FARMINGTON — Health care reform and how it affects local hospitals and businesses was the topic for the Franklin County Chamber of Commerce’s business breakfast series Wednesday.

When Franklin Community Health Network decided in December to invite David Winslow from the Maine Hospital Association to speak on the topic, it didn’t know he would be speaking just days after the national bill was signed into law, Winslow said. He explained how the MHA works with the state’s 39 hospitals and advocates for health care.

His take on the health care reform bill: some positives, some negatives but mostly a lot of unanswered questions, he said, referring to a New York Times article.

“It has hospital boards scratching their heads,” he said.

Some of the obvious and often quoted aspects of the plan include requiring most Americans to have health care with lower premiums for some people although maybe not covering as many people as was initially thought, he told the small group.

The plan expands eligibility for Medicaid, something Maine already does well compared to other states; prevents insurance companies from dropping someone due to pre-existing conditions; allows children up to age 26 to be covered on family policies, fills gaps in Medicaid prescription coverage; and gives small businesses tax credits of up 35 percent on premiums, he said.

Some of the pluses that he foresees for hospitals include stable health insurance for more people and additional matching Medicaid money going to the states. The federal government now matches 66 percent of each dollar for Medicaid payments with one-third paid by the state. The increase within the reform bill brings that ratio up to 75 percent from the government, 25 percent from the state.

Although there is a time limit on this measure, he doesn’t see it going away once in place, he said.

Winslow sees a significant redirection of Medicare reimbursements, perhaps additional government control or more standardization, raising the question of the future of the commercial insurance market as possible negative aspects for hospitals.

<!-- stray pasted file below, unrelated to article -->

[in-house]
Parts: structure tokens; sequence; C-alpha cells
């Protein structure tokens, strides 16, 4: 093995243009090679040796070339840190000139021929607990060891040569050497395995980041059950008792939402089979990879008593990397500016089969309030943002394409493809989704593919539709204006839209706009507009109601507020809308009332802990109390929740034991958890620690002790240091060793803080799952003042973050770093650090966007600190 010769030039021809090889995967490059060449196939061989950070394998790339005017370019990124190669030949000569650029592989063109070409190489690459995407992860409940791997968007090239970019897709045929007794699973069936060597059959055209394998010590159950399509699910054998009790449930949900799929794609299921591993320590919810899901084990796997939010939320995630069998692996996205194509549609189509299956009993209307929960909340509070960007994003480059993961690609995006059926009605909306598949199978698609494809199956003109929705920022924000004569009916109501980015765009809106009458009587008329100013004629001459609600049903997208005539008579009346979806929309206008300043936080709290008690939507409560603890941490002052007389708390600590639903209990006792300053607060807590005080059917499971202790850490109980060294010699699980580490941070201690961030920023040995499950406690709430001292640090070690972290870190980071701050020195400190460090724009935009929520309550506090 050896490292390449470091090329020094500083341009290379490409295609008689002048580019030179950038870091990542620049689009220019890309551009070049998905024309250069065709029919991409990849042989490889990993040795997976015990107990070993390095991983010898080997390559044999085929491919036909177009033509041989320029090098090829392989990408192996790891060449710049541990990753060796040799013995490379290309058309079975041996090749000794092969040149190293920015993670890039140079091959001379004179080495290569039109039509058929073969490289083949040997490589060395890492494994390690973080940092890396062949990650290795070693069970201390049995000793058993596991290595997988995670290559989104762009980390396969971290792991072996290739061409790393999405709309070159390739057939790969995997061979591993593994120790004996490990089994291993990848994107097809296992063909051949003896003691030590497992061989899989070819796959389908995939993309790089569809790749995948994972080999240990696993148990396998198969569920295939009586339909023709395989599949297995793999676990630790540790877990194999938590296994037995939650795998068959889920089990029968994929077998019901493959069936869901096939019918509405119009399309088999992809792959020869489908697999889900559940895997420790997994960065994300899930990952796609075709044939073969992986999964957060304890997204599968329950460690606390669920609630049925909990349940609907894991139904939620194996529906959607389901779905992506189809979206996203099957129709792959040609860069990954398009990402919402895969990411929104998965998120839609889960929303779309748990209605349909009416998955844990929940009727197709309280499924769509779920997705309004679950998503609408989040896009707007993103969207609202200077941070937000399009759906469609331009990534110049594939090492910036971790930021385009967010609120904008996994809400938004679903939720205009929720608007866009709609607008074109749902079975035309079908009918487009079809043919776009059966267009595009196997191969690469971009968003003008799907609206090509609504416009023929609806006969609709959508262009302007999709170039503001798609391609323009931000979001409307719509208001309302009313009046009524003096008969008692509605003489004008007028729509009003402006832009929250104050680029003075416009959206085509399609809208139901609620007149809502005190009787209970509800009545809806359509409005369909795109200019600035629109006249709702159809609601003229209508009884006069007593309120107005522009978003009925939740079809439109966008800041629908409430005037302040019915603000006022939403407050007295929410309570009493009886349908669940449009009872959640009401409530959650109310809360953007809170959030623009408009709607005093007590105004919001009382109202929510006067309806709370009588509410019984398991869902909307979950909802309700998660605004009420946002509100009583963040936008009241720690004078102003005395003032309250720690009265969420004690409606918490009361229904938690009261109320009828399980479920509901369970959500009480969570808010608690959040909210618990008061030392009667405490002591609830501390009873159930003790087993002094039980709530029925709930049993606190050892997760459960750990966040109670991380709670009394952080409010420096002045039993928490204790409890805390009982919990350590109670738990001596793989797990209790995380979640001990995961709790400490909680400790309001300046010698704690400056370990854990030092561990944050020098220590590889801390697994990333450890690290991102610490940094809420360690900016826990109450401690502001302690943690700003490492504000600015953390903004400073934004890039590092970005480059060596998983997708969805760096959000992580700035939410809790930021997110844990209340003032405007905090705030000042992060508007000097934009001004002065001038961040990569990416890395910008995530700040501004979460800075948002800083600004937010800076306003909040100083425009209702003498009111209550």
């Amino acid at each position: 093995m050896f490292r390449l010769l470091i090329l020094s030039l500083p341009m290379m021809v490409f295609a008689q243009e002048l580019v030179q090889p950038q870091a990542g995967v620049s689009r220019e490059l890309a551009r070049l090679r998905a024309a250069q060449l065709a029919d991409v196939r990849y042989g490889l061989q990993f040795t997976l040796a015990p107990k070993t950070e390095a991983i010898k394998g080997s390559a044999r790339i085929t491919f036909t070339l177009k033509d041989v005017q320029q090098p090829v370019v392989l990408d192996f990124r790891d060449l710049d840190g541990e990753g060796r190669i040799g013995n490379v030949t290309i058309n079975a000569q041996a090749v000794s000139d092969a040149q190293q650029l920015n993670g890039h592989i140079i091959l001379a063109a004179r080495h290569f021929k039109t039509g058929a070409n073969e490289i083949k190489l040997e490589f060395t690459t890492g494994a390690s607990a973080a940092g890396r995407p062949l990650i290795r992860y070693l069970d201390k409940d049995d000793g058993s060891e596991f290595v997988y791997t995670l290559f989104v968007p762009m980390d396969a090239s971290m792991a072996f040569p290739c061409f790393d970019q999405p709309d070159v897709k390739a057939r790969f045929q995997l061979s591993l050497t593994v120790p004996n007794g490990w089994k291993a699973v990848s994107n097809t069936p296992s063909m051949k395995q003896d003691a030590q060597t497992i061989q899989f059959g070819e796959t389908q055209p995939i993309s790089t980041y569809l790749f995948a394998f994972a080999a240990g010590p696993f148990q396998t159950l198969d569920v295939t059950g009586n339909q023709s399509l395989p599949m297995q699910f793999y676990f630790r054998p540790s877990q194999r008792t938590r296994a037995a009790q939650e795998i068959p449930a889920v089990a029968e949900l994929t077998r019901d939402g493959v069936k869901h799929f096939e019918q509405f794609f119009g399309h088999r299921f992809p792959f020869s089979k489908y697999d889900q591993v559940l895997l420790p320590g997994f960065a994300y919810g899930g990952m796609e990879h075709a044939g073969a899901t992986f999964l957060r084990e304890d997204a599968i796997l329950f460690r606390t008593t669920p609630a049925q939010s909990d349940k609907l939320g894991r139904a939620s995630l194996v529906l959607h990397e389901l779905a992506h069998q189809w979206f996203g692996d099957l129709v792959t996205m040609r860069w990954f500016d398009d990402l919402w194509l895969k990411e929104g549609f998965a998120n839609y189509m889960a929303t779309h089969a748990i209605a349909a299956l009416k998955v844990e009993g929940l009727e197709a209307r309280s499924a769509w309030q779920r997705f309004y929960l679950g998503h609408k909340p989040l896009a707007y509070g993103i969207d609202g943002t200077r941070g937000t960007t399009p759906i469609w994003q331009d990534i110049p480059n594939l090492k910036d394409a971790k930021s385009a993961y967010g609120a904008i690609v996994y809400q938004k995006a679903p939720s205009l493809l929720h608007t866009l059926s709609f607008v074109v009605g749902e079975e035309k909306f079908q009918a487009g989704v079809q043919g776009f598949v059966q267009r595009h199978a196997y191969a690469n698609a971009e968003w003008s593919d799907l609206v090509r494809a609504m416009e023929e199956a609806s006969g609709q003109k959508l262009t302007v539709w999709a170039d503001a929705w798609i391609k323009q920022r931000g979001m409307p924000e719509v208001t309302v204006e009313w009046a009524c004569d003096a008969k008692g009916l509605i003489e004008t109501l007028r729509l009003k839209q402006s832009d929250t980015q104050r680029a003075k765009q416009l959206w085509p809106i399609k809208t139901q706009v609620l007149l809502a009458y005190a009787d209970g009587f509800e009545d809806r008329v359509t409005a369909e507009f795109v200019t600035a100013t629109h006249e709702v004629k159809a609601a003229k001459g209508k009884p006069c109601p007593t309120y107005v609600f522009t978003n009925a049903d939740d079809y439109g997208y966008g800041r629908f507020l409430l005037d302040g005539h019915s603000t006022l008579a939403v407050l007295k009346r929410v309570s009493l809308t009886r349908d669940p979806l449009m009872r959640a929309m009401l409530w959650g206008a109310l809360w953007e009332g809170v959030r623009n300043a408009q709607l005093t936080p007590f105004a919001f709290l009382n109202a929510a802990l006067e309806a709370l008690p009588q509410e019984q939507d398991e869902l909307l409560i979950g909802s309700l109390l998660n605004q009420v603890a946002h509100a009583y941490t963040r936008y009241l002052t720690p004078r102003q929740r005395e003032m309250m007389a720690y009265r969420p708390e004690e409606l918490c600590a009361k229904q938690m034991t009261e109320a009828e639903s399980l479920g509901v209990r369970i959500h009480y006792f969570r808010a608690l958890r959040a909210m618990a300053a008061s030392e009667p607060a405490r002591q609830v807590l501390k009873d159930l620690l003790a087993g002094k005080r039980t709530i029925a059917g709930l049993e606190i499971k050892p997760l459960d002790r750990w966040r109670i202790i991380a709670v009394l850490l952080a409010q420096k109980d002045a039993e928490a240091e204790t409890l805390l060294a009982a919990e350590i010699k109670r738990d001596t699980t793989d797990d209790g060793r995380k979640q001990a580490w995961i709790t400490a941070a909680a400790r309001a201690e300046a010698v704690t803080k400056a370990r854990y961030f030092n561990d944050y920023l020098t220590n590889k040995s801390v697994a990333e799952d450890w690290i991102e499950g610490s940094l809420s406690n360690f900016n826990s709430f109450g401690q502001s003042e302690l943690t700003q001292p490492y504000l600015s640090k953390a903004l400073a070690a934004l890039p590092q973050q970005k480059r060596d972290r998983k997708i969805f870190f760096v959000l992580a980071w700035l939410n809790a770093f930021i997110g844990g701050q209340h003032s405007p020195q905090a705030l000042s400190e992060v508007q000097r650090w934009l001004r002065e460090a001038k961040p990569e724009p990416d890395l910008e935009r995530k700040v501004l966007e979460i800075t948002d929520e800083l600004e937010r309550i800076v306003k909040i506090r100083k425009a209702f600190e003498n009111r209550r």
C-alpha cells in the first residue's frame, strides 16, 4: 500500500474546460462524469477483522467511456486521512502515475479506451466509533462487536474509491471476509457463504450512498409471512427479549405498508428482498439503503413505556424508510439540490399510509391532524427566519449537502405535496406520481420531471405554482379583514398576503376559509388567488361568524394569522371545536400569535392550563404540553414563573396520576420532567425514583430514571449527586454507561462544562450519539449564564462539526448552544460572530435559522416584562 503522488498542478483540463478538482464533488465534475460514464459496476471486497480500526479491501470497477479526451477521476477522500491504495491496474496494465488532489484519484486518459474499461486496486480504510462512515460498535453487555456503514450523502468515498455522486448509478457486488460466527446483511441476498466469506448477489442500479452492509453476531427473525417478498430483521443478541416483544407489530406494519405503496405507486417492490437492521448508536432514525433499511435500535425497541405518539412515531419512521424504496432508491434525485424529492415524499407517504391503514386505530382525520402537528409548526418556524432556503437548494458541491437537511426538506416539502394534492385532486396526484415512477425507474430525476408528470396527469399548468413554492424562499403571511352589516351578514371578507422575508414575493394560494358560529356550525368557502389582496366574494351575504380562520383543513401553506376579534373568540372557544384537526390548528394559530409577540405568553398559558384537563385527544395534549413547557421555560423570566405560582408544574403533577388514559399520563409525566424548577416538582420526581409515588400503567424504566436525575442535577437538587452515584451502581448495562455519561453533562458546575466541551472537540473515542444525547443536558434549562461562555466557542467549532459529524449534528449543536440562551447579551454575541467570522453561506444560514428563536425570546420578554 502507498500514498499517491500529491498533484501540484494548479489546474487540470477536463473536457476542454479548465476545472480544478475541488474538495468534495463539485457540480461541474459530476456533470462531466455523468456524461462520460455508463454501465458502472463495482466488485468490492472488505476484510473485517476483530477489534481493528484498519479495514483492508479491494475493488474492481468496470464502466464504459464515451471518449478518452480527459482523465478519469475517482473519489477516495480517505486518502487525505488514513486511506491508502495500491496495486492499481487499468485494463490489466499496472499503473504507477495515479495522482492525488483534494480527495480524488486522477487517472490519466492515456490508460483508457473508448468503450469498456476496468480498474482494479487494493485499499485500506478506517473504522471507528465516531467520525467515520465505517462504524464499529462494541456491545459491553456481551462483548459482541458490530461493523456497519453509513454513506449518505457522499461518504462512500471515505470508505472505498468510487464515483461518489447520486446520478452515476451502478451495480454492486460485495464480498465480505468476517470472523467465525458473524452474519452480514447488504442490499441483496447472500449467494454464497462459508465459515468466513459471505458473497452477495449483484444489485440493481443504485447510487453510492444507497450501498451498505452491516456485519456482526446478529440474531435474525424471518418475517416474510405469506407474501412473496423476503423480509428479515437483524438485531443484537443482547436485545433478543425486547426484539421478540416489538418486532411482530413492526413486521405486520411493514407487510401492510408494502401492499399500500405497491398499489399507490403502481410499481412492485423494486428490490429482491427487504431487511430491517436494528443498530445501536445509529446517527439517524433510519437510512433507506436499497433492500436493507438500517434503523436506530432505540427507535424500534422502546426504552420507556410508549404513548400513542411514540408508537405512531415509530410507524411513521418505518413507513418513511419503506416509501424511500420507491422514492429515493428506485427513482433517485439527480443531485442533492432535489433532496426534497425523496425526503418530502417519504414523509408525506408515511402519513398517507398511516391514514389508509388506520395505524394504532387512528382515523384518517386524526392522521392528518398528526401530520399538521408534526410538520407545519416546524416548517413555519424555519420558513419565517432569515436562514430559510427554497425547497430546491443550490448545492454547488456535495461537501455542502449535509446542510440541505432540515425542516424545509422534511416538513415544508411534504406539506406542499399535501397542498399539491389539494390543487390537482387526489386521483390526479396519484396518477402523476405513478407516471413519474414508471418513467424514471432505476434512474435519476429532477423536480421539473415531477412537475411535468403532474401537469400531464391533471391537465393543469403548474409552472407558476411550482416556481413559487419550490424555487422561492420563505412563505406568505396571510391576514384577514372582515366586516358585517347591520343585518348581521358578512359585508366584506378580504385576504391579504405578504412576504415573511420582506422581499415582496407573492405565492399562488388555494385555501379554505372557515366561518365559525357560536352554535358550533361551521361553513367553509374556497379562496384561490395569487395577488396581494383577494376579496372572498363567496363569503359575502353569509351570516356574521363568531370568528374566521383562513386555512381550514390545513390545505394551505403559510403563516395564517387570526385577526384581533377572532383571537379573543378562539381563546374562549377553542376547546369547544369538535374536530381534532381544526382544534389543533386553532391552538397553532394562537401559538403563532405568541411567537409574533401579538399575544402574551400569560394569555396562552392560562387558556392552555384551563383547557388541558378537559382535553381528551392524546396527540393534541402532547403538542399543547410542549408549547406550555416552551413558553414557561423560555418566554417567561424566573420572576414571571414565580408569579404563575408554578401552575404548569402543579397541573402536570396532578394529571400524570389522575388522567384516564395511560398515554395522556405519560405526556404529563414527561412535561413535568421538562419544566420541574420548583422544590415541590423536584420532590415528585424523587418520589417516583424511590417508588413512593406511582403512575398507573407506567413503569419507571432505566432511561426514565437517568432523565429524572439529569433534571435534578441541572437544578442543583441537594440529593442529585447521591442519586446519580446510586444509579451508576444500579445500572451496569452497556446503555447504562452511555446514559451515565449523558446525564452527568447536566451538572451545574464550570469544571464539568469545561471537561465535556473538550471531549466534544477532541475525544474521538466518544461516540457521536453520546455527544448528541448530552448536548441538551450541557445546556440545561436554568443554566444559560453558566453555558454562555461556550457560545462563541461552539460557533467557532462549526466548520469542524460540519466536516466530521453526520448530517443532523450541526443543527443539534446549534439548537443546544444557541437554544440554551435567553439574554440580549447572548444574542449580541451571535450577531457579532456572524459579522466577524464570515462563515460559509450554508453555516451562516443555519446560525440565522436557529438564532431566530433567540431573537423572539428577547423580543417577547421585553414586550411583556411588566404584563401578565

The unknowns include the logistics of how to implement the 2,700-page, $940 billion in changes and other unanswered questions with start dates a few years from now, he said.

A huge health care issue facing Maine is a shortage of medical personnel, not only doctors but also pharmacists and nurses, he said.

“Maine is competing with other states,” he said of the effort to increase professionals.

Larger hospitals have stepped up their in-state medical education policies. Interns from Boston are spending two-year residencies here in an effort to lure them to stay.

Another issue raised was whether the health care reform law provides funds for preventive medicine.

“Reform is not enough. We’re going to have to be healthy,” Winslow agreed, but whether there are funds for prevention within those 2,700 pages is one of the unanswered questions.

In comparison to other states, Maine has already accomplished many improvements in health care, he said noting the difference he’s seen in just eight years with the hospital association. Whether that parlays to a reward that can be used for other things like paying off hospitals money that is owed instead of expanding coverage may be where government control filters in, he said. The government could regulate the allotment of money to another state where Medicare is not so readily available and people are uninsured.

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